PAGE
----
In and out of my Minnesota Permit to Carry a Pistol class
, I get asked quite a bit about the laws concerning transporting a gun in your car.
If you have a carry permit, and it's a handgun,and you're in Minnesota, the answer is easy: you can legally have the handgun on you, near you, or anywhere in the vehicle, and it may be loaded or unloaded at your discretion.
But what if you don't (yet) have a permit? First, it's time to register for a class
. :) Then, read this:
The carry law, Minnesota Statute 624.714
, pertains only to handguns:
Subd. 9.Carrying pistols about one's premises or for purposes of repair, target practice.
A permit to carry is not required of a person:
(5) to transport a pistol in a motor vehicle, snowmobile or boat if the pistol is unloaded, contained in a closed and fastened case, gunbox, or securely tied package.
Oddly, while a gun wrapped in newspaper and tied with twine is probably in compliance with this law, one in a fastened purse is not:http://tinyurl.com/mnguntransport
STATE OF MINNESOTA
IN COURT OF APPEALS
State of Minnesota,
Phyllis Eugenia Taylor,
Filed May 18, 1999
Hennepin County District Court
File No. 97070100
S Y L L A B U S
The statutory exception to the requirement of a permit to possess a pistol in a motor vehicle that allows an unloaded pistol to be carried in a “case” refers to a gun case and does not extend to a purse.
You can read the whole thing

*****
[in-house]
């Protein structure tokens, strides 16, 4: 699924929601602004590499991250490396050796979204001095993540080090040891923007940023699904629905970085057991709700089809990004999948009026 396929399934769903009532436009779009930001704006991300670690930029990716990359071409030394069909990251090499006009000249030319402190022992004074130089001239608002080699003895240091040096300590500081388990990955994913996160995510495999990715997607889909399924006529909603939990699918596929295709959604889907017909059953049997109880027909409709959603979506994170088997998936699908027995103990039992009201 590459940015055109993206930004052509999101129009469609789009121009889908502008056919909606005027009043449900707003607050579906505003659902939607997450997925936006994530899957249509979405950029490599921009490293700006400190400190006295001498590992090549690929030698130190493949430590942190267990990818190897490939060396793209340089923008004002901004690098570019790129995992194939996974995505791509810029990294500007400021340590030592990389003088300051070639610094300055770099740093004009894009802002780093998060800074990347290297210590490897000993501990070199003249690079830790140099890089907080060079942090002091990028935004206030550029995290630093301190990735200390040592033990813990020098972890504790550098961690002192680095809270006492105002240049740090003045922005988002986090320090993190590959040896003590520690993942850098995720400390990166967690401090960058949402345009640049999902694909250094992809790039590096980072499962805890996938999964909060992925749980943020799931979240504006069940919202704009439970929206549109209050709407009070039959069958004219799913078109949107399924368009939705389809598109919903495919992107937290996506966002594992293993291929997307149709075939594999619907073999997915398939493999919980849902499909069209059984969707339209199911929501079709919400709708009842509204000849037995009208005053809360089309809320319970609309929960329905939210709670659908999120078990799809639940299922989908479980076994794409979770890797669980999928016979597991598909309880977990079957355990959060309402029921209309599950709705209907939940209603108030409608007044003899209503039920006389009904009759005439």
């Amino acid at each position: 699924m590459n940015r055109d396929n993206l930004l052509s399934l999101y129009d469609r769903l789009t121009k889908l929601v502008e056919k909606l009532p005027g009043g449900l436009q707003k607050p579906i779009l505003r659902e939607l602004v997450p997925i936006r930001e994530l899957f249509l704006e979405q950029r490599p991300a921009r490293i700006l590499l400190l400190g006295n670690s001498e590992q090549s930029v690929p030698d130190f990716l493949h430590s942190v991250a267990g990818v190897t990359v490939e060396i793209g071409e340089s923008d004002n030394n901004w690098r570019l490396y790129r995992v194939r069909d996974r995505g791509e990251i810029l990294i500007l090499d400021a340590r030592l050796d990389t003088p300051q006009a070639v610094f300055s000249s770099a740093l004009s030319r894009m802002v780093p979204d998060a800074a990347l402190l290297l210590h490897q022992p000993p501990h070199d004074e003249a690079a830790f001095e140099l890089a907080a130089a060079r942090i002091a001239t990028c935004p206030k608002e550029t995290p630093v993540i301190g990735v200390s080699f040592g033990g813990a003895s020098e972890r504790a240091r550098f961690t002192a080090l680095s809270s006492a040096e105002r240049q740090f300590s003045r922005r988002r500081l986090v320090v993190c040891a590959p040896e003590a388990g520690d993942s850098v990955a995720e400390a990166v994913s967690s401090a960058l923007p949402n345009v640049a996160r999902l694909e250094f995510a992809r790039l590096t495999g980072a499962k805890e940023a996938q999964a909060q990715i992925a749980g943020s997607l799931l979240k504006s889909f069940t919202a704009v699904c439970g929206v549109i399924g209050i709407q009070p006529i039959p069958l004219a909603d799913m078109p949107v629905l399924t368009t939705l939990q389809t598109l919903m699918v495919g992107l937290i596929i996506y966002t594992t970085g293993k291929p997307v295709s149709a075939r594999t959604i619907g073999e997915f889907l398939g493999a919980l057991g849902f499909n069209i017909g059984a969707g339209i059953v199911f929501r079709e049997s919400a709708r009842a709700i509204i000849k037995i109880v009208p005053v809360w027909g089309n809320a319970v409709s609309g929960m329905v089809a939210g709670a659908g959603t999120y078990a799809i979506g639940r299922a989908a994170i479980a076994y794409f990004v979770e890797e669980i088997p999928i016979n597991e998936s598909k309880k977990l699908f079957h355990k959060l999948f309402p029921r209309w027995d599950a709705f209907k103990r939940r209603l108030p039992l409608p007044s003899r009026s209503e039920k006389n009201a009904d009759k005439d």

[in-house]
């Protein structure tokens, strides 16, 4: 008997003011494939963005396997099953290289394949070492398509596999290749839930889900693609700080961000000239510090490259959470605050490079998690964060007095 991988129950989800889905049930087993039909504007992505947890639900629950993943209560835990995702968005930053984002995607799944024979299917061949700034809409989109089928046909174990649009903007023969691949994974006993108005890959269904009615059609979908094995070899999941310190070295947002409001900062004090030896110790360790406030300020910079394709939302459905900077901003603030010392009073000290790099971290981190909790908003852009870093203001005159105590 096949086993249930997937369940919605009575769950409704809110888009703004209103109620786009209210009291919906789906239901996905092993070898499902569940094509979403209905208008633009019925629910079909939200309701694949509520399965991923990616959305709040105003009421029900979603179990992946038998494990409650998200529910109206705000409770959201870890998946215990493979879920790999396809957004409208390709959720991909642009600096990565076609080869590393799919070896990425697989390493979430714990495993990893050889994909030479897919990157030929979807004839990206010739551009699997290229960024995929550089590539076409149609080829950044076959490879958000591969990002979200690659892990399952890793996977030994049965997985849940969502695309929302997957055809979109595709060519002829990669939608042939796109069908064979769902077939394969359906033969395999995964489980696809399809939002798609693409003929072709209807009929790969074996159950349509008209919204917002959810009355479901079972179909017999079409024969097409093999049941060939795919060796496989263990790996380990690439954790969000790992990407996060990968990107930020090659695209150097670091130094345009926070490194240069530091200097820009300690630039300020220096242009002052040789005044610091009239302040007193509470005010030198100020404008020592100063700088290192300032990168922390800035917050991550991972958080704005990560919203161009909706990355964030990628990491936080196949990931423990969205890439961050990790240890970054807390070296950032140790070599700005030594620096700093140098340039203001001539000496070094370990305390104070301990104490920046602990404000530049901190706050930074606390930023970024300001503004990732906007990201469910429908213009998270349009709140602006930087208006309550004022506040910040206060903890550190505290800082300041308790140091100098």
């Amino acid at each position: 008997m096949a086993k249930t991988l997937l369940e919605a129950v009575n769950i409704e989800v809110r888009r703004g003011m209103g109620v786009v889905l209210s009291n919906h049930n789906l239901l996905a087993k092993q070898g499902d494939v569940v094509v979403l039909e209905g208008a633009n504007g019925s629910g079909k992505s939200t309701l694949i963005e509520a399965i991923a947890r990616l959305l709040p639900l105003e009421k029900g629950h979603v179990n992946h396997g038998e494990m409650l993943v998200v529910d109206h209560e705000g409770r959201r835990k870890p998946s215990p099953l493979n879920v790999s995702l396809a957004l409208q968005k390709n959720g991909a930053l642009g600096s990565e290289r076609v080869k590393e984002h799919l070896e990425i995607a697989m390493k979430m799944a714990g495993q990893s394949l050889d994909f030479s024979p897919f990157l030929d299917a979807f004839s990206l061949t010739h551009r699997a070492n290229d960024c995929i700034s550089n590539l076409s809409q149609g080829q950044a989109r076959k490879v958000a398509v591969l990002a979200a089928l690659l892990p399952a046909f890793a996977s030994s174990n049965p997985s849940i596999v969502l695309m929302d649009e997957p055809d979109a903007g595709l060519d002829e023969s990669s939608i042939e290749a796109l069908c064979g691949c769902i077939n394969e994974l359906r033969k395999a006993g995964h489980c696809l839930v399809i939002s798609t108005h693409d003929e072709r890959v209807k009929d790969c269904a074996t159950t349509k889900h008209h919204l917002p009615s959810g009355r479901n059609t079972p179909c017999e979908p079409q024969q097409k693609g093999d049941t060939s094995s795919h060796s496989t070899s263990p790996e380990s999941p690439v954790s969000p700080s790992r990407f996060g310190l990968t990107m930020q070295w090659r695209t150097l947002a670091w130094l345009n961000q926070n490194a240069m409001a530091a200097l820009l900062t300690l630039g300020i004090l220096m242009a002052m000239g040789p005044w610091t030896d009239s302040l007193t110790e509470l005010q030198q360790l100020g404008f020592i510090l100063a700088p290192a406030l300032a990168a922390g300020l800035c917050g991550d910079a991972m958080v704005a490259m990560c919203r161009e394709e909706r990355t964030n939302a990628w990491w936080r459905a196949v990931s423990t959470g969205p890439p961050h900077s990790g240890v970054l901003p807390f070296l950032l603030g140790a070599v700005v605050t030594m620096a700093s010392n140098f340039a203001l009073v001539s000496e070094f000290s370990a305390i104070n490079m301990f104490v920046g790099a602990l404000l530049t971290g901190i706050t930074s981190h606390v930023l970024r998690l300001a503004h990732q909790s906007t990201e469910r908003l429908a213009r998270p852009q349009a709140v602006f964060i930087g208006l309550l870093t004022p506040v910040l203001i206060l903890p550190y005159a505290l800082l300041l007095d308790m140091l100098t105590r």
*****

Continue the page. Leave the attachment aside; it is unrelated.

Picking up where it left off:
, of course.
Long guns are governed under a Minnesota hunting law, Minnesota Statute 97B.045
A person may not transport a firearm in a motor vehicle unless the firearm is:
(1) unloaded and in a gun case expressly made to contain a firearm, and the case fully encloses the firearm by being zipped, snapped, buckled, tied, or otherwise fastened, and without any portion of the firearm exposed;
(2) unloaded and in the closed trunk of a motor vehicle; or
(3) a handgun carried in compliance with sections 624.714 and 624.715.
A common misconception among law enforcement and gun shop commandos is that the gun must be in the trunk or the rear of the vehicle. The source of this confusion is a federal law, the Firearms Owners' Protection (sic) Act of 1986, 18 USC 926A
, which provides "safe passage" immunity from state and local law while you're just passing through:
Sec. 926A. Interstate transportation of firearms
Notwithstanding any other provision of any law or any rule or
regulation of a State or any political subdivision thereof, any person
who is not otherwise prohibited by this chapter from transporting,
shipping, or receiving a firearm shall be entitled to transport a
firearm for any lawful purpose from any place where he may lawfully
possess and carry such firearm to any other place where he may lawfully
possess and carry such firearm if, during such transportation the
firearm is unloaded, and neither the firearm nor any ammunition being
transported is readily accessible or is directly accessible from the
passenger compartment of such transporting vehicle: Provided, That in
the case of a vehicle without a compartment separate from the driver's
compartment the firearm or ammunition shall be contained in a locked
container other than the glove compartment or console.
That federal law is a protection against local laws. It does not bind localities to its provisions. Minnesota offers the same protection regardless of the location of the unloaded, cased gun.
There are some more subtleties to cover: blood alcohol content, the presence of prohibited persons and those without carry permits, and the meaning of "carry" and "public place," but I need to save something
for next time.
Have any questions? Visit Minnesota Gun Training by Andrew Rothman
Hat tip to author Dave Matheny for asking this very good question most recently, at my favorite firearms forum, Forum.TwinCitiesCarry.com